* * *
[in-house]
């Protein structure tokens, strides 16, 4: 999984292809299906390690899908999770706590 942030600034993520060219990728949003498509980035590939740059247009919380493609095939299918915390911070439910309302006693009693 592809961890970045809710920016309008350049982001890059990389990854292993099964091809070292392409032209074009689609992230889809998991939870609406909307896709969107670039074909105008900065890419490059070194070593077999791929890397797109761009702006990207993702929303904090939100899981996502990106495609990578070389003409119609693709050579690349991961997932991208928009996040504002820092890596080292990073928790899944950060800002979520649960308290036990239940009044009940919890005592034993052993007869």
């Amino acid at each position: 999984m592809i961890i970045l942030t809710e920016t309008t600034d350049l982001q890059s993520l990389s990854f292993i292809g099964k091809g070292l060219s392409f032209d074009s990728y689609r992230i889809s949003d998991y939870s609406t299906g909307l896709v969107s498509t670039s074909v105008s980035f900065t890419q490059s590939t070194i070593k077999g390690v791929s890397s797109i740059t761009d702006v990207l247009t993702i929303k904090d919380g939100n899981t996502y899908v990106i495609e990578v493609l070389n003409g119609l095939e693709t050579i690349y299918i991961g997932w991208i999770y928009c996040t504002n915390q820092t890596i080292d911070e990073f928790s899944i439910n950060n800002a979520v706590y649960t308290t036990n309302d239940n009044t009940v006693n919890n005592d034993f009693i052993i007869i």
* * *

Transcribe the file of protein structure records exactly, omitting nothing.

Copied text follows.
[in-house]
């Protein structure tokens, strides 16, 4: 999984292809299906390690899908999770706590 942030600034993520060219990728949003498509980035590939740059247009919380493609095939299918915390911070439910309302006693009693 592809961890970045809710920016309008350049982001890059990389990854292993099964091809070292392409032209074009689609992230889809998991939870609406909307896709969107670039074909105008900065890419490059070194070593077999791929890397797109761009702006990207993702929303904090939100899981996502990106495609990578070389003409119609693709050579690349991961997932991208928009996040504002820092890596080292990073928790899944950060800002979520649960308290036990239940009044009940919890005592034993052993007869």
């Amino acid at each position: 999984m592809i961890i970045l942030t809710e920016t309008t600034d350049l982001q890059s993520l990389s990854f292993i292809g099964k091809g070292l060219s392409f032209d074009s990728y689609r992230i889809s949003d998991y939870s609406t299906g909307l896709v969107s498509t670039s074909v105008s980035f900065t890419q490059s590939t070194i070593k077999g390690v791929s890397s797109i740059t761009d702006v990207l247009t993702i929303k904090d919380g939100n899981t996502y899908v990106i495609e990578v493609l070389n003409g119609l095939e693709t050579i690349y299918i991961g997932w991208i999770y928009c996040t504002n915390q820092t890596i080292d911070e990073f928790s899944i439910n950060n800002a979520v706590y649960t308290t036990n309302d239940n009044t009940v006693n919890n005592d034993f009693i052993i007869i």